I found this via Gene Veith, at Cranach, From “God is dead” to “too many gods”. Gene is a Missouri Synod Lutheran whom I have always found to have very sound opinions and thinking on our faith. Much of this article is drawn from Peter Berger’s (who is an important sociologist of religion and not incidently an ELCA Lutheran) interview with Gregor Thuswaldner for The Cresset, which can be found here. The interview took place on 12 September 2013, so a few things have developed since.
We’re going to cover a lot of ground quickly here, so you’ll likely want to follow the links at some point, otherwise I’ll be writing a book! 🙂
First some of you may be familiar with the secularization thesis. Its heyday was in the fifties and sixties. It held (and in a few cases holds) that modernity inevitability produces a decline of religions. It was held by just about everyone in the field. But in one of those funny occurrences, the data didn’t support the thesis, and so as is supposed to happen, the thesis was (mostly) discredited.
Part of that was that the world is not heavily secularized, in fact, it is arguably more religious than it has ever been. Note that for this discussion we are including all religions, we as Christians may say and believe they are false religions, but they are not non-religions. there are two major exceptions to that: Central and Western Europe, and an intellectual class.
So the theory is wrong, that means there is room for a new theory, and so it has proved: that theory is pluralism. And the theory states that modernism does necessarily produce plurality, which means in his context: The coexistence in the same society of different worldviews and value systems.
And that changes religion’s status, and it’s a challenge, not the challenge of God being dead, but the challenge of too many gods. That’s a different challenge. Theodore Kuhn in his The Structure of Scientific Revolution said that when one theoretical paradigm collapses it open up the possibility of new paradigms. That is indeed exciting, at least intellectually, and sometimes on the ground as well.
Professor Berger cooperated with Grace Davie, a professor at the University of Exeter, in the UK, on a book in 2008 (Religious America, Secular Europe), she is also a CofE lay canon. they came to the conclusion that there are eight reasons, and we’re not going to go into all of them (not least because the interview didn’t). But I also think it’s true that no important event has a single cause.
The one talked about here is the relation between church and state. All of the major traditions, Catholic, Protestant, and Eastern Orthodox—all were or are a state church. As in so many things, Britain comes off as sort of a middle ground, or maybe a microcosm, because its tradition of nonconformism is considerably stronger, and dissent in both directions is quite a little higher. In the US, pluralism began almost at once, albeit unwillingly. There were just too many Quakers, or Puritans, or low church Anglicans to hang them all, nor could you convert them all, and so they had to learn to get along better. In truth, there’s more than a little of this in England as well.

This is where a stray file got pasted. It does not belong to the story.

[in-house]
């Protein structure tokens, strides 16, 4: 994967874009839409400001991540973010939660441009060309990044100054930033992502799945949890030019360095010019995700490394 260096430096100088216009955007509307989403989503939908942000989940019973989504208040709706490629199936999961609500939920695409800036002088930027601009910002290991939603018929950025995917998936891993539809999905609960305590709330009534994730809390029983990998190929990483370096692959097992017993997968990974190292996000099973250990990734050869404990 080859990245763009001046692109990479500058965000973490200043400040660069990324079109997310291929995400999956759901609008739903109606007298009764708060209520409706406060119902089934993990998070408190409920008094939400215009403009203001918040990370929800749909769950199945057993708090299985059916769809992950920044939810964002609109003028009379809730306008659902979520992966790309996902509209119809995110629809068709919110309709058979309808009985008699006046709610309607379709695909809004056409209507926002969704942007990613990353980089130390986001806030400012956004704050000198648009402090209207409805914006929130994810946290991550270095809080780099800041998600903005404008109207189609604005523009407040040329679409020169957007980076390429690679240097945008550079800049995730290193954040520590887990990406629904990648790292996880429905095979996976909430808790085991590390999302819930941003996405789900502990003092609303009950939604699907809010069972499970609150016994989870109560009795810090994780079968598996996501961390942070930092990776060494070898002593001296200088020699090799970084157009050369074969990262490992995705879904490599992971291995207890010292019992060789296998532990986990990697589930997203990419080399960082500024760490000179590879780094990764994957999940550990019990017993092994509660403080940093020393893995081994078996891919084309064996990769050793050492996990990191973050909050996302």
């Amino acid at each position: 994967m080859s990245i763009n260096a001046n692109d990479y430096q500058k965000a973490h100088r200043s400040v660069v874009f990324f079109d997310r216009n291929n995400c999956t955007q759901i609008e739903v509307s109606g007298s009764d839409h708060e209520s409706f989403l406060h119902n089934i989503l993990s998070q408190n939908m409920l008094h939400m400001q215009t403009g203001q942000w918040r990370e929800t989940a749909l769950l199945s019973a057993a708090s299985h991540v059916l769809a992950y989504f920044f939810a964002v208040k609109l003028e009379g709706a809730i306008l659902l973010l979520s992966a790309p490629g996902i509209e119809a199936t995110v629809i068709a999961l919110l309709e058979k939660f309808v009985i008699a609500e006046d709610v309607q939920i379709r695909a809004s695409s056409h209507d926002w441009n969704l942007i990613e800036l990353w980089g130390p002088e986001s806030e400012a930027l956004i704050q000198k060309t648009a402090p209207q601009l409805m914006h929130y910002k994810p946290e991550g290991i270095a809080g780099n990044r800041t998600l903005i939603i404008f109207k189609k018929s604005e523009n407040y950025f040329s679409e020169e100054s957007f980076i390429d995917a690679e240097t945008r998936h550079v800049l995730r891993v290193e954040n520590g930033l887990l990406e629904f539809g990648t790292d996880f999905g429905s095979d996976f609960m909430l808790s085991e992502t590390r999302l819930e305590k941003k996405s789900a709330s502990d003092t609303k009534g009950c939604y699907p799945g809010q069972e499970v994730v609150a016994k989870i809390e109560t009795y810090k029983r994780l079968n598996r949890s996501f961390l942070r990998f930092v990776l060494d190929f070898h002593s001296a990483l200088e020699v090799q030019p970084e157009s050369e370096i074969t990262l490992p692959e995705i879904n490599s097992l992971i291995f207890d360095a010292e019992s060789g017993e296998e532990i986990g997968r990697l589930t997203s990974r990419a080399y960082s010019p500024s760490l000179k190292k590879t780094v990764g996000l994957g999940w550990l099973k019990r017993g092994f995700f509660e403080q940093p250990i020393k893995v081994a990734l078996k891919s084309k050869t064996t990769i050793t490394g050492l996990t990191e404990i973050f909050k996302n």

One of the problems with a state church, of course, is if you get irritated with the state, you’re likely to get irritated with its church as well, not to mention vice-versa. That’s not very good for the church or the state, and it echoes down history. You’ll note that in the French Revolution after they got rid of (most) aristocrats, it wasn’t long until they came for the clergy.
And the Elites
Berger posits that it is a particular type of elite, specifically grounded in the social sciences and the humanities, not so much the natural (or hard) sciences. Again we run into pluralism, and the relativism of worldviews and values, which affects the people in literature, or history, or anthropology more than it does chemists or engineers (I would say because 2+2 is not subject to being relative).
He notes that we are seeing a massive change in this, using the example of Turkey. The Kemalist elite was very secular, indeed, and now they are finding their children are returning to that old time Islam or even its Islamist form. this happened as Turkey democratised, the people were never all that secular, supposedly, which makes sense to me. And so now, Turkey’s intelligentsia is becoming islamicised or even Islamist, which is not particularly good news for Europe, I suspect.
He also speaks a bit of Sweden, which has at least been portrayed as a sort of secular heaven. Well, what they thought so obvious, hasn’t seemed so when confronted with African Pentecostals, let alone fundamentalist Muslims. This is something that has gotten worse, according to reports, as Malmø, and other areas, become the rape capital of Europe, as well as a seriously increasing violent crime rate. Not to mention who is going to support all these immigrants, who seem indisposed to work. If I was in Germany, I’d be worrying about Merkel’s plans.
To be continued in Part 2, where we’ll speak of why the United States is different.